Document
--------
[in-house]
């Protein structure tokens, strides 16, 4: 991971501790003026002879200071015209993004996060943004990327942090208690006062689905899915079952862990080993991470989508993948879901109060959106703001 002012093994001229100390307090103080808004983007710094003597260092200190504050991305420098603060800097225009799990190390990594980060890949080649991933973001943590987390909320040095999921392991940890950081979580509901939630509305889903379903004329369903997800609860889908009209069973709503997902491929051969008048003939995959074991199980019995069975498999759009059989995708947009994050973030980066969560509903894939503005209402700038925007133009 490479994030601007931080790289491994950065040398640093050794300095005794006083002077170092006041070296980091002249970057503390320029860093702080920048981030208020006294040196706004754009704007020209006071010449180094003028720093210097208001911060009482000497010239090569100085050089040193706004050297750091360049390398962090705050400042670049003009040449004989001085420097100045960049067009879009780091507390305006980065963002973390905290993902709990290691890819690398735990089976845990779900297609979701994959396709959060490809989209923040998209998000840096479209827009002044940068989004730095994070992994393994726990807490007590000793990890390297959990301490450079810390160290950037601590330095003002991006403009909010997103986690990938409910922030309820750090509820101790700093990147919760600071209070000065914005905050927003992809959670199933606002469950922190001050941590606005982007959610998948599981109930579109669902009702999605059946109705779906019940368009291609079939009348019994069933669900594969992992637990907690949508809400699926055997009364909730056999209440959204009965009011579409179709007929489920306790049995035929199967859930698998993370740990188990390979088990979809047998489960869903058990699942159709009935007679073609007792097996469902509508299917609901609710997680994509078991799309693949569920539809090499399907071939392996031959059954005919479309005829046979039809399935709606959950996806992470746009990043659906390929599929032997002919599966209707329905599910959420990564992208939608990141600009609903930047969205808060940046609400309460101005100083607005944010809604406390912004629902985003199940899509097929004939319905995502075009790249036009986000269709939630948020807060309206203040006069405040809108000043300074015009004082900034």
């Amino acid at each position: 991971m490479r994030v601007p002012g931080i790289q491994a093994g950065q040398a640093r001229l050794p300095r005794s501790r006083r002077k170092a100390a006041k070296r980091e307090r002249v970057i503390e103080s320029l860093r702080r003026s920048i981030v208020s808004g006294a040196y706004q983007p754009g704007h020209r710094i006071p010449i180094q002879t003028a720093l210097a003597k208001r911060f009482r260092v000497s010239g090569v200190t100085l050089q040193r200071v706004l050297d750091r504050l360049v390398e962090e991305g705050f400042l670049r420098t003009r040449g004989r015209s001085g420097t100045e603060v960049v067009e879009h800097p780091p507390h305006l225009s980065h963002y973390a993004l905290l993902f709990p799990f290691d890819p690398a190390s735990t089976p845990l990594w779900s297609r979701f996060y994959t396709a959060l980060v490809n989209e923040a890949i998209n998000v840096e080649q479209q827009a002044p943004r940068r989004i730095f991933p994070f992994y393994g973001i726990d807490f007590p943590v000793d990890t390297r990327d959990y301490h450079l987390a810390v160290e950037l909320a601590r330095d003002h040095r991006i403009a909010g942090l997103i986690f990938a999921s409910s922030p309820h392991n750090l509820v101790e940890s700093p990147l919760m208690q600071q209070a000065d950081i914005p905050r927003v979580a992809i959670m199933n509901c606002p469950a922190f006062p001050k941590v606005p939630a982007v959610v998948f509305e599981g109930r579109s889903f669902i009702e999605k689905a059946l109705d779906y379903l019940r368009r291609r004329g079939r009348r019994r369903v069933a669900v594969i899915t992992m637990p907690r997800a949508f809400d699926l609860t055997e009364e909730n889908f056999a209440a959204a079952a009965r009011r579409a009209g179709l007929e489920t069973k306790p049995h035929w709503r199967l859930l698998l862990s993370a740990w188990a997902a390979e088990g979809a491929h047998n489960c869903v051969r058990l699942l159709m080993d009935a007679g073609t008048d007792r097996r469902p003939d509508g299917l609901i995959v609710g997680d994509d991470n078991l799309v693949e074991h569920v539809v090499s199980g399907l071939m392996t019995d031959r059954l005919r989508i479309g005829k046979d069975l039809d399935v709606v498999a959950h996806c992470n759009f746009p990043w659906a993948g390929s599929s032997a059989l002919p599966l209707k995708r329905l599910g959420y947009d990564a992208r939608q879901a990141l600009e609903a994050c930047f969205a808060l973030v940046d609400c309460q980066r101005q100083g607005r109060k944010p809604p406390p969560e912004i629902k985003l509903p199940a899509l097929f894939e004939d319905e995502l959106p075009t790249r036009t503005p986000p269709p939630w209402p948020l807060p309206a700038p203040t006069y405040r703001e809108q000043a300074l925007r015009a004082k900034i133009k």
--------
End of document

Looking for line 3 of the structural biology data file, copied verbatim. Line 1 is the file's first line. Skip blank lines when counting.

């Amino acid at each position: 991971m490479r994030v601007p002012g931080i790289q491994a093994g950065q040398a640093r001229l050794p300095r005794s501790r006083r002077k170092a100390a006041k070296r980091e307090r002249v970057i503390e103080s320029l860093r702080r003026s920048i981030v208020s808004g006294a040196y706004q983007p754009g704007h020209r710094i006071p010449i180094q002879t003028a720093l210097a003597k208001r911060f009482r260092v000497s010239g090569v200190t100085l050089q040193r200071v706004l050297d750091r504050l360049v390398e962090e991305g705050f400042l670049r420098t003009r040449g004989r015209s001085g420097t100045e603060v960049v067009e879009h800097p780091p507390h305006l225009s980065h963002y973390a993004l905290l993902f709990p799990f290691d890819p690398a190390s735990t089976p845990l990594w779900s297609r979701f996060y994959t396709a959060l980060v490809n989209e923040a890949i998209n998000v840096e080649q479209q827009a002044p943004r940068r989004i730095f991933p994070f992994y393994g973001i726990d807490f007590p943590v000793d990890t390297r990327d959990y301490h450079l987390a810390v160290e950037l909320a601590r330095d003002h040095r991006i403009a909010g942090l997103i986690f990938a999921s409910s922030p309820h392991n750090l509820v101790e940890s700093p990147l919760m208690q600071q209070a000065d950081i914005p905050r927003v979580a992809i959670m199933n509901c606002p469950a922190f006062p001050k941590v606005p939630a982007v959610v998948f509305e599981g109930r579109s889903f669902i009702e999605k689905a059946l109705d779906y379903l019940r368009r291609r004329g079939r009348r019994r369903v069933a669900v594969i899915t992992m637990p907690r997800a949508f809400d699926l609860t055997e009364e909730n889908f056999a209440a959204a079952a009965r009011r579409a009209g179709l007929e489920t069973k306790p049995h035929w709503r199967l859930l698998l862990s993370a740990w188990a997902a390979e088990g979809a491929h047998n489960c869903v051969r058990l699942l159709m080993d009935a007679g073609t008048d007792r097996r469902p003939d509508g299917l609901i995959v609710g997680d994509d991470n078991l799309v693949e074991h569920v539809v090499s199980g399907l071939m392996t019995d031959r059954l005919r989508i479309g005829k046979d069975l039809d399935v709606v498999a959950h996806c992470n759009f746009p990043w659906a993948g390929s599929s032997a059989l002919p599966l209707k995708r329905l599910g959420y947009d990564a992208r939608q879901a990141l600009e609903a994050c930047f969205a808060l973030v940046d609400c309460q980066r101005q100083g607005r109060k944010p809604p406390p969560e912004i629902k985003l509903p199940a899509l097929f894939e004939d319905e995502l959106p075009t790249r036009t503005p986000p269709p939630w209402p948020l807060p309206a700038p203040t006069y405040r703001e809108q000043a300074l925007r015009a004082k900034i133009k």